In my relatively short life, I have had the great fortune of only experiencing the symptoms of food poisoning a handful of times. If you have ever experienced it yourself, you know firsthand just how painful and debilitating it can be. While people have tried to prevent it for years, the main issue comes when people mix facts with myths and think they are safe when it comes to eating a food when they are not. I’ll go over some of the myths as well as some of the facts to help keep you and yours safe from harm.
The Myth: If I freeze the food, it will be safe to eat.
The facts: I freeze a lot of different types of meat and I tell people all the time that they should buy frozen fish instead of fresh because freezing fish eliminates harmful worms, but that doesn’t mean it’s completely safe to eat. A lot of bacteria will die when frozen, but potentially deadly bacteria like e-coli and other bacteria which cause food poisoning and sickness will not die. The only sure way to prevent this is to cook all food properly and at the right temperature.
The myth: If a restaurant has good inspection grades and health reviews, I won’t get foodborne illness from there.
The facts: While inspection reports are important to ensuring that an outbreak is less likely to happen, like anything else in life nothing is guaranteed. If you need any more proof about this think about all the times you have been at work and others around you have been sick. A common cold may seem innocent enough at the time, but it could be the difference between you being healthy and being sick. I’m not saying to take inspection grades with a grain of salt, but that you should always be on the lookout for potential problems no matter where you are.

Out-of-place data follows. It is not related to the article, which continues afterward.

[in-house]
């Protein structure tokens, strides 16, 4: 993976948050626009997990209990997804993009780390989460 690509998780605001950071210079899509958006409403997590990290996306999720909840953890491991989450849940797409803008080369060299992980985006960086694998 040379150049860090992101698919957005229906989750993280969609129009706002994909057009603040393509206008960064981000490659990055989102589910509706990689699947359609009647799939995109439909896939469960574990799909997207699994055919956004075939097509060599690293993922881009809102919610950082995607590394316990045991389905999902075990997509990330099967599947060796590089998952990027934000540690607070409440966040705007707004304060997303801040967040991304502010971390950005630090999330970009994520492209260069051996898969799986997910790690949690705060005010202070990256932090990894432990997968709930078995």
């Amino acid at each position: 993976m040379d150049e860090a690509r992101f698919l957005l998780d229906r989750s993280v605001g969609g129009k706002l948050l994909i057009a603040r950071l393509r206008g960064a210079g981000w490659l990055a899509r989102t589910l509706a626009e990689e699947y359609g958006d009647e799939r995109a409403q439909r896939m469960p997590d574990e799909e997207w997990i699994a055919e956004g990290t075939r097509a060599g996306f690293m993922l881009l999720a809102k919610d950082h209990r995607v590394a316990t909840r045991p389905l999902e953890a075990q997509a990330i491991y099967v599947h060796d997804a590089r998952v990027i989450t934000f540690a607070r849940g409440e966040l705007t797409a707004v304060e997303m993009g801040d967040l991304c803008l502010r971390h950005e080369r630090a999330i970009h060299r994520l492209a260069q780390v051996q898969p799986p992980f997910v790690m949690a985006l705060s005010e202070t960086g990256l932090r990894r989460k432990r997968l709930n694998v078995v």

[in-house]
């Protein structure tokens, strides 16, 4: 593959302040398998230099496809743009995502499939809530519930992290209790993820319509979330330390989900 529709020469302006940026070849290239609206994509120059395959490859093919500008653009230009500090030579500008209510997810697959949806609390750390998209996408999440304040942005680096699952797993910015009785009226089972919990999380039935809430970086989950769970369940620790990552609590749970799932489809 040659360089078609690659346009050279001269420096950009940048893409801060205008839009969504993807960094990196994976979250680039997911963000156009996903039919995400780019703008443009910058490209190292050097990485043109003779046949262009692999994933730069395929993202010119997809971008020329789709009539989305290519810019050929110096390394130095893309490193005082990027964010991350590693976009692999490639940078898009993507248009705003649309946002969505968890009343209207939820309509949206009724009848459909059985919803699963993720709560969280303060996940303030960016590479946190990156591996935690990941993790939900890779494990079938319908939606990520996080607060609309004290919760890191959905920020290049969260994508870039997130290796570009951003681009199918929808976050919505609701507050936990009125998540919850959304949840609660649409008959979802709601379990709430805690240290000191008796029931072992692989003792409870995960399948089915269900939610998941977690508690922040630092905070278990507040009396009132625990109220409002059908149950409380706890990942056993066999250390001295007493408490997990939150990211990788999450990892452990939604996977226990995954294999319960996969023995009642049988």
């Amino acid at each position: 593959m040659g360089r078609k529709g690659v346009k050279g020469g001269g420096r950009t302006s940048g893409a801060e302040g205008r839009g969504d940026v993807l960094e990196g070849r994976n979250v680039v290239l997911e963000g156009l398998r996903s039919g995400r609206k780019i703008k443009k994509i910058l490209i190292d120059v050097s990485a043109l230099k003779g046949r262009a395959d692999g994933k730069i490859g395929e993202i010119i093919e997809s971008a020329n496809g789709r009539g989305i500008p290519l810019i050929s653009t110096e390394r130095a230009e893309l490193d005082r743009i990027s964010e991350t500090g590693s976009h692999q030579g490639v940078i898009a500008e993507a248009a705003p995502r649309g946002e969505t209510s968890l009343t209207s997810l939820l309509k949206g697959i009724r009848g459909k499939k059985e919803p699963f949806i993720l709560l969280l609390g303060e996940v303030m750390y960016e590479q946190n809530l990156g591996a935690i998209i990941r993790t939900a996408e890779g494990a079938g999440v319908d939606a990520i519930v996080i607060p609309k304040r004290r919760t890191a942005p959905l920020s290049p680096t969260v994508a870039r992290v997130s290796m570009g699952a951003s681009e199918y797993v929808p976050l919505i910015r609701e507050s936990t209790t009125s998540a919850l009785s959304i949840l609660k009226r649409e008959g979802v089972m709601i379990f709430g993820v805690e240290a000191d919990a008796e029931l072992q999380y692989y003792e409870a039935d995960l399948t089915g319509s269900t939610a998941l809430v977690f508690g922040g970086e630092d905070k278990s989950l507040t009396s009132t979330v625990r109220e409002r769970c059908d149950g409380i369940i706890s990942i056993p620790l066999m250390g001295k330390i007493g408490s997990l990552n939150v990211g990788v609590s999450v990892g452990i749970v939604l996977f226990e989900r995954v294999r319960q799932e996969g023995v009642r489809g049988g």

Myth: If something looks cooked and there is no blood, it is safe to eat.
The facts: While color can be an indicator that something might be done cooking, you should always follow the center for disease controls advice on checking the temperature. There are many dishes that don’t look done to the human eye, but can be served in that manner because they have reached the proper internal temperature to kill bacteria. Always check the internal temperature of foods that require it along with checking the color. In food like fish where it’s hard to check an internal temperature, you should use a fork and check to see if the skin is flaky and the color is milky white.
Myth: Hot food is okay if left out as long as it is kept at room temperature for three hours.
The facts: It’s never okay to leave food out for any extended period of time. Food is safest right after it’s cooked as the internal temperature is where it needs to be. The longer food sits out the faster its internal temperature will go down. As your foods internal temperature falls bacteria will begin to form on it and your likelihood of foodborne illness increases. If food is left out more than two hours it needs to be thrown out immediately.
Myth: The vegetable washing machines at the grocery store keep germs off produce.
The facts: The grocery store would like to have you believe that they are cleaning produce, but in the end the only reason they mist the produce is to keep it looking fresh. This is the same reason that grocery stores have fluorescent lighting in all of their stores. You should always properly wash your produce before using it by using a soft scrub brush and cold water.